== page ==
End the abuse of Zero Hours contracts

Mar 1, 2017Articles, Assembly Business, Assembly Issues0 comments

Plenary Wednesday 01 March 2017


Spoken Contribution – 17:46:30

The issue of zero-hours contracts is a major one for many people in the job market in Wales; so, I welcome the debate brought forward today by my colleague David Rowlands. UKIP’s UK-wide policy, as outlined in the 2015 general election manifesto, is to end the abuse of zero-hours contracts. We do not call today for an outright ban as we recognise that some workers may benefit from them, but for the majority of workers these contracts do constitute a sort of insecurity and anxiety. So, we do need to examine if there is any way of tackling this issue through the Assembly.

A pertinent question in this regard is one of legal competence. Does any area of employment law rightly fall within the competence of the Assembly? Opinions do seem to vary on this point, but with the Welsh Government attempting to pilot the Trade Union (Wales) Bill through the Assembly currently, we will proceed today on the basis of the assurances that finance Minister Mark Drakeford has given: that the Assembly does have competence over public sector employment; although, in reality, that case may not be proven. So, if it is the case that the Assembly has competence in this field, then there is scope for legislation in this place on zero-hours contracts. We then have to establish the following: one, is there widespread abuse of zero-hours contracts by employers? Two, does this abuse take place in Wales and in the public sector? And three, what should we do to address this problem if it exists?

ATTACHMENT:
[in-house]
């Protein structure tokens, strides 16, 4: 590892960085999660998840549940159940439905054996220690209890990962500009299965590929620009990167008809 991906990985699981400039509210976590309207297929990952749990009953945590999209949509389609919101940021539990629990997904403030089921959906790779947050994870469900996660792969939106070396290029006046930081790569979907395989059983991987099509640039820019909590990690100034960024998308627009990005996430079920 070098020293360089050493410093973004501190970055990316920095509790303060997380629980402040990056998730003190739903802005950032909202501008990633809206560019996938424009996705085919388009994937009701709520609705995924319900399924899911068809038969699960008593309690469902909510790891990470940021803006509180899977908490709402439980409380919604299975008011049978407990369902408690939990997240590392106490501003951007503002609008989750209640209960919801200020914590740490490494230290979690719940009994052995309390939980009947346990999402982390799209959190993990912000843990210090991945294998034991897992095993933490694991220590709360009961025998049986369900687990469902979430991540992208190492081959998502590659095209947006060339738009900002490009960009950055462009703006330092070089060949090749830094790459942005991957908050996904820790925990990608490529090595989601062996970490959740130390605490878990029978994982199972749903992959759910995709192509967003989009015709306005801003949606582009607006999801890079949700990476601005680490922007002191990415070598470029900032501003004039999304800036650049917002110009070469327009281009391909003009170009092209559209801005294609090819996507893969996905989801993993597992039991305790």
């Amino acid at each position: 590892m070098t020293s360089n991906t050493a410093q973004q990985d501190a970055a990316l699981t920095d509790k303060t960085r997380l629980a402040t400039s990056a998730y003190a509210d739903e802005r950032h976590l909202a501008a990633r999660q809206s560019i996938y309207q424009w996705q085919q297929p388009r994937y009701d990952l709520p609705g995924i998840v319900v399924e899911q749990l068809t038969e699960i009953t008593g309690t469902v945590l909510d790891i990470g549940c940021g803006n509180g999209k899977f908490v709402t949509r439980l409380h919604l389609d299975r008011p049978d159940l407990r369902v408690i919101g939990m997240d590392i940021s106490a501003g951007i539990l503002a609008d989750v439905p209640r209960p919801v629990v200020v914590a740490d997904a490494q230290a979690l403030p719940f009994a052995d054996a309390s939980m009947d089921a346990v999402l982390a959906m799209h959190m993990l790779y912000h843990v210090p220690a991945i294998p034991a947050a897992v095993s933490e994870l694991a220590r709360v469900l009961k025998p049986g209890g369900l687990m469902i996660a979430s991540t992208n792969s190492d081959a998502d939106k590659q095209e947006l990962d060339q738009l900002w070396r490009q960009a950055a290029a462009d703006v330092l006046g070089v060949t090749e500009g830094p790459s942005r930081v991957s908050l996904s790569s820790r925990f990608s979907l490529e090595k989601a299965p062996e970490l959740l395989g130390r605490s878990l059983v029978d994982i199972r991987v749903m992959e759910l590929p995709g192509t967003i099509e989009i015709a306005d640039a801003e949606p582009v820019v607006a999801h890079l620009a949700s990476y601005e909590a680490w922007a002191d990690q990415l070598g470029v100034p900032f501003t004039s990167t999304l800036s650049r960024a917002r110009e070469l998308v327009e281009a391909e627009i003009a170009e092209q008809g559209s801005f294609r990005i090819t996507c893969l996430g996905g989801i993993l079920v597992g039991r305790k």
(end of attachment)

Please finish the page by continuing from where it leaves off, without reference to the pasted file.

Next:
There was a survey carried out in 2013 by the Chartered Institute of Personnel and Development—CIPD—which quizzed the employers regarding their use of zero-hours contracts. One in five respondents reported that they used zero-hours contracts—or ZHCs—to avoid costs to their own company, rather than to benefit the employee. There was also evidence that, once employment rights were strengthened for agency workers, employers began limiting their use of agency contracts in favour of greater use of ZHCs.

There is also evidence that this was happening in the public sector. In 2015, the Welsh Government brought out a research paper investigating the use of ZHCs in the public sector in Wales. It found that 56 per cent of public sector organisations were using ZHCs, although we were assured that the Welsh Government itself did not do so. Alas, 18 months later, that claim was disproved as BBC Wales revealed that night cleaners at Cathays Park were on ZHCs. This followed close on from a row over Monmouthshire County Council employing 320 people on ZHCs.

There is also the issue of companies that successfully tender for contracts with councils. Often, councils in Wales have policies whereby they don’t give out contracts to companies that use ZHCs, but often, this only applies to principal contractors. These principal contractors will routinely use subcontractors who, in many cases, do use ZHCs. So, this also needs to be examined. If the Welsh Government is going to defend trade union rights, as they are currently proposing, then perhaps they can also look again at the other side of the coin, which is workers unwillingly working in Wales, in the public sector, on zero-hours contracts. Thank you.